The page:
A moderated mediation of motivation on physical activity in the context of the Physical Activity Counseling randomized control trial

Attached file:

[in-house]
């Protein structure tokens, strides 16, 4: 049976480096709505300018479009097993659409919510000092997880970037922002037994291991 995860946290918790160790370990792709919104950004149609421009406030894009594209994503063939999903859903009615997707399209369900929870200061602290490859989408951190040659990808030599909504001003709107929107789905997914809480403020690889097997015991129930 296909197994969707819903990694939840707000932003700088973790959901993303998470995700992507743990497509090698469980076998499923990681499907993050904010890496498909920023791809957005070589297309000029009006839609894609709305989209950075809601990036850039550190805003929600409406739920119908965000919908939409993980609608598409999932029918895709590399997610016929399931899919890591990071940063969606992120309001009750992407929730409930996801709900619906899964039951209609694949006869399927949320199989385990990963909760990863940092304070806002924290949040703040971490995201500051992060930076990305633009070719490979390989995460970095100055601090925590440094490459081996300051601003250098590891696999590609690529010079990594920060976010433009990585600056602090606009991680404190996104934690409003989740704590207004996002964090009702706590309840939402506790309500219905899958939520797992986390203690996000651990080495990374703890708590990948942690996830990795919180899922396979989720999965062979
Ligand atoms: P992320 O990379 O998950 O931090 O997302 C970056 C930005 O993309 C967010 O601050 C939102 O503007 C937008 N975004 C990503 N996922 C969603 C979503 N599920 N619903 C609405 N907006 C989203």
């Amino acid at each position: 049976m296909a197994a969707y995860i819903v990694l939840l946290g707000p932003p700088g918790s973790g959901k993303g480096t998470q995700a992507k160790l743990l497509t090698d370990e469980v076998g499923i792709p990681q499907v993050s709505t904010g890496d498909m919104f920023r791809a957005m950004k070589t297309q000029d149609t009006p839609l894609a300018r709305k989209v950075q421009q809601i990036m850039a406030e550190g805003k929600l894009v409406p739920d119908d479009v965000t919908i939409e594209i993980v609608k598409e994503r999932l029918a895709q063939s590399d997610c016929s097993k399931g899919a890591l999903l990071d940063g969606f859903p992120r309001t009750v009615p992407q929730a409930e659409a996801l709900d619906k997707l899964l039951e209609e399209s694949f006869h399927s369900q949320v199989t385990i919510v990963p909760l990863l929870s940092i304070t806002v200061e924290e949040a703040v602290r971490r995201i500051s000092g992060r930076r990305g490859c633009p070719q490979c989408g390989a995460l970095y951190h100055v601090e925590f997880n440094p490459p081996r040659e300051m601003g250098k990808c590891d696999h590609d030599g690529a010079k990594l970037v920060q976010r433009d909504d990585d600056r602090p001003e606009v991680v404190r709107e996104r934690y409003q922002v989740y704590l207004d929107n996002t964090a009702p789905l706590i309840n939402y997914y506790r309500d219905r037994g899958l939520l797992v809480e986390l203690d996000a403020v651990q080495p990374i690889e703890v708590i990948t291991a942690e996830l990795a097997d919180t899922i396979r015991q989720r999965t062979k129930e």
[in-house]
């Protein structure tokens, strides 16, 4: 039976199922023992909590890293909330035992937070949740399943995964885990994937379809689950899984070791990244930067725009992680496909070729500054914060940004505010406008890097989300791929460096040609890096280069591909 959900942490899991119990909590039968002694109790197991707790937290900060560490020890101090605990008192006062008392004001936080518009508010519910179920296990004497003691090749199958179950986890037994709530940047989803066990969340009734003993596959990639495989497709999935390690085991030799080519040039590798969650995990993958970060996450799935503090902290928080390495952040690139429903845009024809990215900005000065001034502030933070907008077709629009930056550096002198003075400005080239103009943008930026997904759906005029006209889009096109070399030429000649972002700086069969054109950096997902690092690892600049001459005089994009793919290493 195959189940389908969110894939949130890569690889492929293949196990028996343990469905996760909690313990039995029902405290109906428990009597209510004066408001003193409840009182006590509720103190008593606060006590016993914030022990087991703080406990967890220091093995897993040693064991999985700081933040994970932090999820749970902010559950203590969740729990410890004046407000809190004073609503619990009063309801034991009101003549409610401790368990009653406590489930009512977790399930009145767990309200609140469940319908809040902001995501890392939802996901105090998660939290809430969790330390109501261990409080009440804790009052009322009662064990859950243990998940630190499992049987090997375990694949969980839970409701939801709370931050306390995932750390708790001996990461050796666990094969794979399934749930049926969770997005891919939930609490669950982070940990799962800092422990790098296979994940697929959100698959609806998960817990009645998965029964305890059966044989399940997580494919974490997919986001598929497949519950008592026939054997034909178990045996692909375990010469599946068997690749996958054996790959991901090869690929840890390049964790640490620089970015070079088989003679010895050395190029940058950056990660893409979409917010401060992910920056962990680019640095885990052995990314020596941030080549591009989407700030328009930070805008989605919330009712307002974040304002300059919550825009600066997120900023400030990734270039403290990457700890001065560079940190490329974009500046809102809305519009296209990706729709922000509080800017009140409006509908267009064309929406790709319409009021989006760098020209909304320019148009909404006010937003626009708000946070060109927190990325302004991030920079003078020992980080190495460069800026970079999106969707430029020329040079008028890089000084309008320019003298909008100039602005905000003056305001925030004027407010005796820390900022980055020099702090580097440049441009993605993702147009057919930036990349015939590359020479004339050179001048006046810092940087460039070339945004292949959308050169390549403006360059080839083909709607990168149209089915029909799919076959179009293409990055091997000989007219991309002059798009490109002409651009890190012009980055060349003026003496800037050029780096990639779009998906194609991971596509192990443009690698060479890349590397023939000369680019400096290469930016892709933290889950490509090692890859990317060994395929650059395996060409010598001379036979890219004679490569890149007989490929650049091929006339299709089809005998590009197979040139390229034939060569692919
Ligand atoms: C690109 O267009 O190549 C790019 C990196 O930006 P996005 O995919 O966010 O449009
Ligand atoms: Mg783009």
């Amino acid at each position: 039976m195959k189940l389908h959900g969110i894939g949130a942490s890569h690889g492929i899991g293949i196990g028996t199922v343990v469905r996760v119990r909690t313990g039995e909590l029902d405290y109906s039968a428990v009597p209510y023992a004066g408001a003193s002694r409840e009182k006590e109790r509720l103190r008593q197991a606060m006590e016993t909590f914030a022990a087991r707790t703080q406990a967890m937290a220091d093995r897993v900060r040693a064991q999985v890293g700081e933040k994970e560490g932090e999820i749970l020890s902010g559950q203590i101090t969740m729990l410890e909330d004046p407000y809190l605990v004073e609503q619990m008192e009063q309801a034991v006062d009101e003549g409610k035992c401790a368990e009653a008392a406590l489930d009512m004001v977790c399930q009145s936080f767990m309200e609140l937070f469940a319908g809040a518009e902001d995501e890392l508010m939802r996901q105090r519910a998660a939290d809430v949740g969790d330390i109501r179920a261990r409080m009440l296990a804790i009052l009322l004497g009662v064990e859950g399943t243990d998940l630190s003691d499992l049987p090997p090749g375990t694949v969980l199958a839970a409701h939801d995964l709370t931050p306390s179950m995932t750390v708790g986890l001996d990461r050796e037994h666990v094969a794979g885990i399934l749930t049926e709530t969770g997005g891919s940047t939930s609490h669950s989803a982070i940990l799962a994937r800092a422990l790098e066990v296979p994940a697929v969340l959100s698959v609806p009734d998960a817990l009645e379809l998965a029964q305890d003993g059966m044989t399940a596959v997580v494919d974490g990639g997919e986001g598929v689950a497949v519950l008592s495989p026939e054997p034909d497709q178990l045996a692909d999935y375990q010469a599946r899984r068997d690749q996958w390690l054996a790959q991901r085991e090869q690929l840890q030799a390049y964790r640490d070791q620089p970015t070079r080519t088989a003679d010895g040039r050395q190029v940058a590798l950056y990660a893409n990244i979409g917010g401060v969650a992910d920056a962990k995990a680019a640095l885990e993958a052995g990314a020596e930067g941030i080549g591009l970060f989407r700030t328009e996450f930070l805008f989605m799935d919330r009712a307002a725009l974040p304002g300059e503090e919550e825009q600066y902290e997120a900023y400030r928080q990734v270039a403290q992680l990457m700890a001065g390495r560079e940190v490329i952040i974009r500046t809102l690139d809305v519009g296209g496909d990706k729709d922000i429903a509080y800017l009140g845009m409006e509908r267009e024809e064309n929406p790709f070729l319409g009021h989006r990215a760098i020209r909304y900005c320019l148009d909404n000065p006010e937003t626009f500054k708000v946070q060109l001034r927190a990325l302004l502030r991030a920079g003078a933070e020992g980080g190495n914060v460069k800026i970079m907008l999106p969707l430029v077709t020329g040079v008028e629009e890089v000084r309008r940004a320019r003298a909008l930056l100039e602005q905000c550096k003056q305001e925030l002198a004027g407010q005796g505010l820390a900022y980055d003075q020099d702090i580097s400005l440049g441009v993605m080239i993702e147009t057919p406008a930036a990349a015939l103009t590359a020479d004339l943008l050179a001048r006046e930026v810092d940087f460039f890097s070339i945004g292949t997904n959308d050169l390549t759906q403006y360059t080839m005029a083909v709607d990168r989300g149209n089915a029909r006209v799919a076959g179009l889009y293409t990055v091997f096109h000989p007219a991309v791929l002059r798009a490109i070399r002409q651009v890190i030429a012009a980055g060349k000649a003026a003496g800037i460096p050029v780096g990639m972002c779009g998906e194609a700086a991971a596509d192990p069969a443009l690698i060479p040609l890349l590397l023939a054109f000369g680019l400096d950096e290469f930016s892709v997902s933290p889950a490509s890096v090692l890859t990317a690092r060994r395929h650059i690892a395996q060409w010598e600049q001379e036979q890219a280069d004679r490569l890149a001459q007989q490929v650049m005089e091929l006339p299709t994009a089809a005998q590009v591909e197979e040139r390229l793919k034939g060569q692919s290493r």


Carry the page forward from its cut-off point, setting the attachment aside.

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Objectives:The Physical Activity Counseling (PAC) randomized control trial examined the effects of a physical activity counseling intervention on physical activity motivation and on physical activity behavior. Results have shown that both quantity and quality motivation influenced physical activity levels at the end of the PAC intervention, however their combined influence has not been investigated and theory and past research point to a possible moderated mediation model. Thus the current study examined if self-determined motivation moderated the mediational influence of quantity of motivation on the relationship between the intervention and physical activity in the PAC trial.Method:Physically inactive primary care patients (n = 120) were recruited and randomized to an intensive counseling or brief counseling group. All patients responded to a quantity of motivation scale (% of motivation for physical activity from 1 to 7 days) and a self-determined motivation scale (BREQ-2) at 6 weeks (mid intervention) and the Godin Leisure-Time Exercise Questionnaire at 13 weeks (end intervention). Moderated mediation was tested using multiple regression analysis.Results:Regression analyses showed that all criteria for mediation were met and specifically that the intervention–physical activity relationship became non-significant with the inclusion of quantity of motivation (β = .22, p < .05 to β = .13, p > .05). Furthermore, the relationship between quantity of motivation and physical activity was moderated by self-determined motivation (β = .17, p < .05). The moderation occurred at an RAI score of 22 and higher (p < .05).Conclusions:Findings confirm the importance of distinguishing quantity and quality of motivation and support Self-Determination Theory by showing significant moderation by self-determined physical activity motivation. Results demonstrate the importance of moderated mediation models to determine complex interactions between psychological constructs and physical activity. This knowledge can help increase the efficacy of physical activity interventions.

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